Programming Challenge

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Captain Chickenpants
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Postby Captain Chickenpants » Wed May 21, 2003 1:49 pm

As their has been a lot of programming related discussion of late I thought I would suggest a programming challenge.

Estimate Pi, to as many decimal places as you can in 20,000 iterations. There are several ways of estimating Pi so it would be interesting to see which one is better (I have no idea).

CC.
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ReflectingGod
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Postby ReflectingGod » Wed May 21, 2003 1:56 pm

Yeah, I'd probably be up for that.

Would you want us to submit the source, or just an exe, or what?

Any preference as to language used?

Any other "rules" I should be aware of?
ME!

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Postby Captain Chickenpants » Wed May 21, 2003 2:10 pm

As their is no prize (excepting our undying admiration)and cheating would be kind of pointless as it is merely a test for yourself, simply describe/name the method used , and the accuracy of your result.
So any language you like really!

CC
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ReflectingGod
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Postby ReflectingGod » Wed May 21, 2003 2:18 pm

Cool. I'll get on to it right away ;) 20,000 iterations, yeah?
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Captain Chickenpants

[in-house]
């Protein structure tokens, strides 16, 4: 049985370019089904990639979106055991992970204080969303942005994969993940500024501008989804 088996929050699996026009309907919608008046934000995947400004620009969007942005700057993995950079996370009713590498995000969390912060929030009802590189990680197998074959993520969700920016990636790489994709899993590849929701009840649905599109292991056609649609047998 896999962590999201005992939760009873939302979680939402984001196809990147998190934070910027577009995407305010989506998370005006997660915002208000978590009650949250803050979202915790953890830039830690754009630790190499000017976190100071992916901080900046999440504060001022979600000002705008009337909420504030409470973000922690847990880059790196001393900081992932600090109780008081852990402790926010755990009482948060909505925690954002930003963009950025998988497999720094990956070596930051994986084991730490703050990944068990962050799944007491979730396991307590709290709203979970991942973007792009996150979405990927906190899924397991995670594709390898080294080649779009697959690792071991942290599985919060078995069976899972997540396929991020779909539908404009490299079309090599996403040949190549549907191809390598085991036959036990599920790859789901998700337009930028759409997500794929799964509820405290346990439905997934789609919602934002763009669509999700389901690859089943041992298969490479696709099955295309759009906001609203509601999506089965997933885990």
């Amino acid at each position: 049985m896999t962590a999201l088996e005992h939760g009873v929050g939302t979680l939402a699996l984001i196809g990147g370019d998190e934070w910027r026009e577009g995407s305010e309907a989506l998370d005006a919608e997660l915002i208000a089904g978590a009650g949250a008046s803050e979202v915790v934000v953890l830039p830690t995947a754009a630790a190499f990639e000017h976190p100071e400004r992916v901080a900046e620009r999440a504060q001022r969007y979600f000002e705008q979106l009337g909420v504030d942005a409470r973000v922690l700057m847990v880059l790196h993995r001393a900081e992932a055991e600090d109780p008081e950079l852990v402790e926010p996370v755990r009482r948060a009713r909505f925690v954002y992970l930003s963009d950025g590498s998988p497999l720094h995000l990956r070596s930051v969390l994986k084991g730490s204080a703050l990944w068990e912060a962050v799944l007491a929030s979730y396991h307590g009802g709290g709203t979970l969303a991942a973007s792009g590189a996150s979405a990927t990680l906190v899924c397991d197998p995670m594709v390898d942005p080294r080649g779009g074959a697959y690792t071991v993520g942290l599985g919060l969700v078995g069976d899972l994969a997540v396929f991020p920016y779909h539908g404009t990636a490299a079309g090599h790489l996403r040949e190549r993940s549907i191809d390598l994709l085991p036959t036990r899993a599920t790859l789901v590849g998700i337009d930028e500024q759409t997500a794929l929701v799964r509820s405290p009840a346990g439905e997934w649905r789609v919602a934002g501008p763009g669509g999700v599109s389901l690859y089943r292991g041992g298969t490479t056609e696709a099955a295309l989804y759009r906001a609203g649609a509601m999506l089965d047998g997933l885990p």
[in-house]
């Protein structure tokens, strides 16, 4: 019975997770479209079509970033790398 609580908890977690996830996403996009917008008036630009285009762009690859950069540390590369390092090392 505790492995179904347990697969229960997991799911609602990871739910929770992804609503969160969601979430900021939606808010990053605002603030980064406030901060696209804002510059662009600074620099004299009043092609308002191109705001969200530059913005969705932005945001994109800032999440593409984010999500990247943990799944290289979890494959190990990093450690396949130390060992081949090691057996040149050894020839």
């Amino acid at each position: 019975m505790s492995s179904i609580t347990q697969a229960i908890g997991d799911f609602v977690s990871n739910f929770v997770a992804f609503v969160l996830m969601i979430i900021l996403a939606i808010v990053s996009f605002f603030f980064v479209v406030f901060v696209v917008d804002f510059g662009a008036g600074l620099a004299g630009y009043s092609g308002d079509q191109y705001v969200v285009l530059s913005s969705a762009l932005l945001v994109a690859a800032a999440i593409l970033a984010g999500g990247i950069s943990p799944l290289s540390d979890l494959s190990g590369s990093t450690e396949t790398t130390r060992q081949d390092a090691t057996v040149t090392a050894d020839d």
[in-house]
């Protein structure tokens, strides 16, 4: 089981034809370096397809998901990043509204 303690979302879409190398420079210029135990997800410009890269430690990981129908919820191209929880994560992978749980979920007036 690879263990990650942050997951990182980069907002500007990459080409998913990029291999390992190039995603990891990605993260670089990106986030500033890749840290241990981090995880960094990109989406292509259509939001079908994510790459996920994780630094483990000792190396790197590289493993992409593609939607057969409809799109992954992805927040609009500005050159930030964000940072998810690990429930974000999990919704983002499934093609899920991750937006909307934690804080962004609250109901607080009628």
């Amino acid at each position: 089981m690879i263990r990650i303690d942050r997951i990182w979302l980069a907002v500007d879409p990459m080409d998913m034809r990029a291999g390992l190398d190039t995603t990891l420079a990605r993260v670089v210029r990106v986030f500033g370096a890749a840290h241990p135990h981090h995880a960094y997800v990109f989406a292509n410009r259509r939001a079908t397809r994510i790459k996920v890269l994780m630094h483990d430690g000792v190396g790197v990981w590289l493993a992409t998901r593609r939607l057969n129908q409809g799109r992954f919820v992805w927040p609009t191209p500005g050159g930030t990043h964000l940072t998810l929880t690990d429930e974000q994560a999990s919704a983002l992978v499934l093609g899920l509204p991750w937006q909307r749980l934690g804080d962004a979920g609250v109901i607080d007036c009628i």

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Postby Captain Chickenpants » Wed May 21, 2003 2:48 pm

Yep.
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Phydaux
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Postby Phydaux » Wed May 21, 2003 6:08 pm

Code: Select all

[size=17]pi# = 4
FOR i& = 3 TO 40000 STEP 2
 Â  pi# = (pi# * -1) + (4 / i&)
NEXT i&
PRINT ABS(pi#)[/size]


I did that in qbasic.

it's just

4 - 4/3 + 4/9 - 4/11 ...

which gives 3.141542653589821 (as deep as QBASIC will go)
with (just under) 20000 itterations it's accurate to 4dp :(

but looping 1,073,741,823* times gives a more accurate number :) but takes ages.

there is probably a better way to code this in QB but i'm rushing :)

* because of the nature of my code the value of i& cannot excede 2,147,483,647, as i'm going in steps of 2 1,073,741,823 is the number of loops
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Postby Jackmn » Wed May 21, 2003 8:42 pm

Just usin' Ramanujan's algorithm.

Can only do 49 iterations before breaking the max value of a double with a pow operation.

In order to do more iterations, I would need to set up my own math funcs to do math with arrays, and arrays to be able to store large values.

Gives 3.1415926535897931, a very accurate approximation of pi.

Code: Select all

#include <math.h>
#include <stdio.h>
double fact(double num) {
double result=1;
for(double i=2;i<=num;i++)
result*=i;
return result;
}
int main(int ARGC, char* ARGV) {
double xrec=0;
for(double i=0; i<42; i++)
xrec += (fact(4*i)*(1103+26390*i))/(pow(fact(i),4)*pow(396, 4*i));
xrec *= sqrt(8)/9801;
xrec = 1/xrec;
printf("%.20f", xrec);

return 0;
}



Edit:
Bleh, tabs not displaying. I'm certainly not converting them to spaces.

(Edited by Jackmn at 8:44 pm on May 21, 2003)
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Postby ReflectingGod » Wed May 21, 2003 9:26 pm

I can so as accurate as you like in one iteration, using Machin's fomula. This is accurate to 16 dp, the most you can get with type double.

----------------------------------------------------------------------

//PI.CPP ---- Calculating pi

#include <math.h>
#include <stdio.h>


//double one = 1;
//double twothreenine = 239;
double X = 0.2;
double Y = one/twothreenine;

double arctanX;
double arctanY;